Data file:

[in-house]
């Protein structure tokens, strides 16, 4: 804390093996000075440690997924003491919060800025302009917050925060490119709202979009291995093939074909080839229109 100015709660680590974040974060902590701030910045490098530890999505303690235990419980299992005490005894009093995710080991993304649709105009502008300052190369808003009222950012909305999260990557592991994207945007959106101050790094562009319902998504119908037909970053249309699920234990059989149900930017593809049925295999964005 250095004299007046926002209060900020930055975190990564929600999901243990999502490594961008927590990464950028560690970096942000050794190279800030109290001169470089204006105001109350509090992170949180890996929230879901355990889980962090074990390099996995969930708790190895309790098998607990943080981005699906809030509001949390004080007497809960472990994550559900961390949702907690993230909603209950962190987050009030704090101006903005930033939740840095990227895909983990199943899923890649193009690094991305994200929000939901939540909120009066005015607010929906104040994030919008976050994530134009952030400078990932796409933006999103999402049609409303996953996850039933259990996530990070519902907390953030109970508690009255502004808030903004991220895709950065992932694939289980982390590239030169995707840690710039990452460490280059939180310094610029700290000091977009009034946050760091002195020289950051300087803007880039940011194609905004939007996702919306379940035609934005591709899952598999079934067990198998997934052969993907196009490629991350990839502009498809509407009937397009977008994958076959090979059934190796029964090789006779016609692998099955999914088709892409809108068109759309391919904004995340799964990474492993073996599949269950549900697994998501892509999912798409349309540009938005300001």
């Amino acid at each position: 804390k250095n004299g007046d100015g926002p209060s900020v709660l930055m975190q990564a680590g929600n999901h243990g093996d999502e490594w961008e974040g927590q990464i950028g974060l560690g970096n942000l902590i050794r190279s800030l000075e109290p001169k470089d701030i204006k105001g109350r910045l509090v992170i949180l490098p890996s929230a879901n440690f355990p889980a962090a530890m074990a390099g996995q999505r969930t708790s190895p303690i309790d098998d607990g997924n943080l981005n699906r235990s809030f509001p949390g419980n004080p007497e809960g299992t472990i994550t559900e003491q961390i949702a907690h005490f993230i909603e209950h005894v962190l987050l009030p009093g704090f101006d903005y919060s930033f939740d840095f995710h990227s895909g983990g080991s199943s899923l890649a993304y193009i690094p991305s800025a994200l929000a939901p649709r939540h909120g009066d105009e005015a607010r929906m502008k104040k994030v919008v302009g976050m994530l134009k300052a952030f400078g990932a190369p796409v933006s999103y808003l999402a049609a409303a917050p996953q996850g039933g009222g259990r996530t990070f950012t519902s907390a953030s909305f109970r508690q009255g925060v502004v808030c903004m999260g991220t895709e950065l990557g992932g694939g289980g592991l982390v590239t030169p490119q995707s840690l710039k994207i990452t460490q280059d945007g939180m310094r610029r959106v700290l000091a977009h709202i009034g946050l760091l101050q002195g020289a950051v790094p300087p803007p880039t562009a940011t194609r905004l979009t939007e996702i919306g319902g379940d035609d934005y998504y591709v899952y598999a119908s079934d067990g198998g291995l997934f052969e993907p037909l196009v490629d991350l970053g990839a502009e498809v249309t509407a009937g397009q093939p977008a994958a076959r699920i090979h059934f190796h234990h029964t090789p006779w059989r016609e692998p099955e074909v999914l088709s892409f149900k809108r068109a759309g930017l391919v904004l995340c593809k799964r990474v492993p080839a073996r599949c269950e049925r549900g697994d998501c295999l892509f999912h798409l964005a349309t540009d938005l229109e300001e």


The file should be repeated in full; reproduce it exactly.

[in-house]
């Protein structure tokens, strides 16, 4: 804390093996000075440690997924003491919060800025302009917050925060490119709202979009291995093939074909080839229109 100015709660680590974040974060902590701030910045490098530890999505303690235990419980299992005490005894009093995710080991993304649709105009502008300052190369808003009222950012909305999260990557592991994207945007959106101050790094562009319902998504119908037909970053249309699920234990059989149900930017593809049925295999964005 250095004299007046926002209060900020930055975190990564929600999901243990999502490594961008927590990464950028560690970096942000050794190279800030109290001169470089204006105001109350509090992170949180890996929230879901355990889980962090074990390099996995969930708790190895309790098998607990943080981005699906809030509001949390004080007497809960472990994550559900961390949702907690993230909603209950962190987050009030704090101006903005930033939740840095990227895909983990199943899923890649193009690094991305994200929000939901939540909120009066005015607010929906104040994030919008976050994530134009952030400078990932796409933006999103999402049609409303996953996850039933259990996530990070519902907390953030109970508690009255502004808030903004991220895709950065992932694939289980982390590239030169995707840690710039990452460490280059939180310094610029700290000091977009009034946050760091002195020289950051300087803007880039940011194609905004939007996702919306379940035609934005591709899952598999079934067990198998997934052969993907196009490629991350990839502009498809509407009937397009977008994958076959090979059934190796029964090789006779016609692998099955999914088709892409809108068109759309391919904004995340799964990474492993073996599949269950549900697994998501892509999912798409349309540009938005300001």
């Amino acid at each position: 804390k250095n004299g007046d100015g926002p209060s900020v709660l930055m975190q990564a680590g929600n999901h243990g093996d999502e490594w961008e974040g927590q990464i950028g974060l560690g970096n942000l902590i050794r190279s800030l000075e109290p001169k470089d701030i204006k105001g109350r910045l509090v992170i949180l490098p890996s929230a879901n440690f355990p889980a962090a530890m074990a390099g996995q999505r969930t708790s190895p303690i309790d098998d607990g997924n943080l981005n699906r235990s809030f509001p949390g419980n004080p007497e809960g299992t472990i994550t559900e003491q961390i949702a907690h005490f993230i909603e209950h005894v962190l987050l009030p009093g704090f101006d903005y919060s930033f939740d840095f995710h990227s895909g983990g080991s199943s899923l890649a993304y193009i690094p991305s800025a994200l929000a939901p649709r939540h909120g009066d105009e005015a607010r929906m502008k104040k994030v919008v302009g976050m994530l134009k300052a952030f400078g990932a190369p796409v933006s999103y808003l999402a049609a409303a917050p996953q996850g039933g009222g259990r996530t990070f950012t519902s907390a953030s909305f109970r508690q009255g925060v502004v808030c903004m999260g991220t895709e950065l990557g992932g694939g289980g592991l982390v590239t030169p490119q995707s840690l710039k994207i990452t460490q280059d945007g939180m310094r610029r959106v700290l000091a977009h709202i009034g946050l760091l101050q002195g020289a950051v790094p300087p803007p880039t562009a940011t194609r905004l979009t939007e996702i919306g319902g379940d035609d934005y998504y591709v899952y598999a119908s079934d067990g198998g291995l997934f052969e993907p037909l196009v490629d991350l970053g990839a502009e498809v249309t509407a009937g397009q093939p977008a994958a076959r699920i090979h059934f190796h234990h029964t090789p006779w059989r016609e692998p099955e074909v999914l088709s892409f149900k809108r068109a759309g930017l391919v904004l995340c593809k799964r990474v492993p080839a073996r599949c269950e049925r549900g697994d998501c295999l892509f999912h798409l964005a349309t540009d938005l229109e300001e």